Spain's top prosecutor has asked police to investigate claims by an al-Qaeda informant that he forewarned Yemeni officials of a 2007 car bomb attack at Yemen's Balqis Temple that killed 10 people, including eight Spanish tourists.
A Spanish police investigation into the claims made by Hani Muhammad Mujahid, a former al-Qaeda in the Arabian Peninsula (AQAP) operative, could lead to Spain reopening a judicial investigation into the attack.
Javier Zaragoza, the prosecutor, made his request following an exclusive interview aired by Al Jazeera's Investigative Unit on Thursday in which Mujahid claimed that had he had made two phone calls to warn Yemeni officials before the attack.
The former informant made the claims to Al Jazeera for a documentary called Al Qaeda Informant, which focuses on his allegations that Ali Abdullah Saleh, the former Yemeni president, supported, and even directed, AQAP while he was Yemen's leader.
During his work as an informant, Mujahid said he provided information about both a 2008 attack on the US embassy in Sanaa, which killed 18 people, and the attack on Balqis Temple in Marib that killed the Spanish tourists and two Yemenis in July 2007.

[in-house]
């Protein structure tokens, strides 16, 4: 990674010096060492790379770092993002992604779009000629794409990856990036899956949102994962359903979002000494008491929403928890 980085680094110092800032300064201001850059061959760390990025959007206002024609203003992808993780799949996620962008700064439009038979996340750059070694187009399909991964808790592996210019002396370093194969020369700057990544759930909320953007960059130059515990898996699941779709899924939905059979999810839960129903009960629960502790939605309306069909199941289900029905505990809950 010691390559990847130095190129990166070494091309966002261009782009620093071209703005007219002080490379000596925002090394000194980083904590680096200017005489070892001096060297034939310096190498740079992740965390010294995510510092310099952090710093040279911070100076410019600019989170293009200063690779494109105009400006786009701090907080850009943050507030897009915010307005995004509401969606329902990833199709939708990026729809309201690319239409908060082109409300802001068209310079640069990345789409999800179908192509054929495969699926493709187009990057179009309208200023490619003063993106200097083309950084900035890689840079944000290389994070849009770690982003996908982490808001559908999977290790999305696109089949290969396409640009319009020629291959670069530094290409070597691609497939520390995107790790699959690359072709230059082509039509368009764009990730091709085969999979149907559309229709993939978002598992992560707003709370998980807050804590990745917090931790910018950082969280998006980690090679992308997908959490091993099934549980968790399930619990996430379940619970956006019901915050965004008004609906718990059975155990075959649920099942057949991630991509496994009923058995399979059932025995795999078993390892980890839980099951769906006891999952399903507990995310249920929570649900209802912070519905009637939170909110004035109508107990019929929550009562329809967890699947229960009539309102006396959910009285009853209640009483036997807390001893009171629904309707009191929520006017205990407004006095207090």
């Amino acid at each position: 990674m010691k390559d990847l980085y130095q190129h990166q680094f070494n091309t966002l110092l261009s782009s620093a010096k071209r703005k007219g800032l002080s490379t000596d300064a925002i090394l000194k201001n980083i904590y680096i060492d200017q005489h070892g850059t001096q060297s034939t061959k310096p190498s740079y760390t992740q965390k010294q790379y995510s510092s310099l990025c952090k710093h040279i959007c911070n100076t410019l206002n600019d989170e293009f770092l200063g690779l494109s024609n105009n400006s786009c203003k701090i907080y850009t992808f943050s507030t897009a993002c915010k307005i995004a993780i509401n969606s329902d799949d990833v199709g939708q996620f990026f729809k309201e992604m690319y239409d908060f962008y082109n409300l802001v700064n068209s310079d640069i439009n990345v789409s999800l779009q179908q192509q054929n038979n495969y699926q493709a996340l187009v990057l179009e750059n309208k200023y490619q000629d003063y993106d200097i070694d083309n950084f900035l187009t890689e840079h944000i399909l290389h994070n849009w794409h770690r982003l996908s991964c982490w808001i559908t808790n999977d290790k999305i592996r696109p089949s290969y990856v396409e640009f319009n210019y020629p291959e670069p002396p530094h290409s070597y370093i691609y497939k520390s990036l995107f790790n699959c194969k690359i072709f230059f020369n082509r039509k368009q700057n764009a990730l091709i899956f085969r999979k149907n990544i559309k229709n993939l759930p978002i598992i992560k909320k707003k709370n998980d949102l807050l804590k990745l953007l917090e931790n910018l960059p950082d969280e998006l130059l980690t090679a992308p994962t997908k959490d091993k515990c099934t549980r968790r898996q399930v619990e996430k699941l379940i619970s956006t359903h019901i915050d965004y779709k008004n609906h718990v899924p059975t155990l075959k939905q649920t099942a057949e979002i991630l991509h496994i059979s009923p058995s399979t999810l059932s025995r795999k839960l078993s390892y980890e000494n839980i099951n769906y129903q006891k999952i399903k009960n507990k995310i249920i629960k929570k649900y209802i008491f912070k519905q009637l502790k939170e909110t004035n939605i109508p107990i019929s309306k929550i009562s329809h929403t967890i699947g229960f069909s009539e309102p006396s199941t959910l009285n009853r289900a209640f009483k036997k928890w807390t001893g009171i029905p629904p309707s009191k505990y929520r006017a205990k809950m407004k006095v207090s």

In both cases, he says his information was ignored.
On Thursday, the Spanish newspaper El Pais reported that Esteve Maso, a survivor of the Balqis Temple, had called on Spanish judges and prosecutors to reopen their investigation into the bombing.
Maso lost his wife in the bombing.
Judge Fernando Andreu of the Audiencia Nacional, or National Court, led the investigation in 2007.
A team of investigators went to Yemen at the time. But after giving an initial response to a request for information, Yemeni authorities failed to reply to Spanish investigators and so the case in Madrid was closed, pending new information.
Earlier, on Thursday, the day the interview was aired, Brigadier Ammar Mohammed Abdullah Saleh, the nephew of Ali Abdullah Saleh, was dismissed by presidential decree from his role as a military attache in Ethiopia.
Mujahid had said in the interview that the brigadier had handed him funds for the 2008 US embassy attack.
President Abd-Rabbu Mansour Hadi issued a presidential decree on Thursday "calling for the dismissal of Brigadier Ammar Mohammed Abdullah Saleh from his military duties as a military attache in Ethiopia".
Saleh's nephew was the deputy director of the National Security Bureau at the time of the embassy attack.
Source: Al Jazeera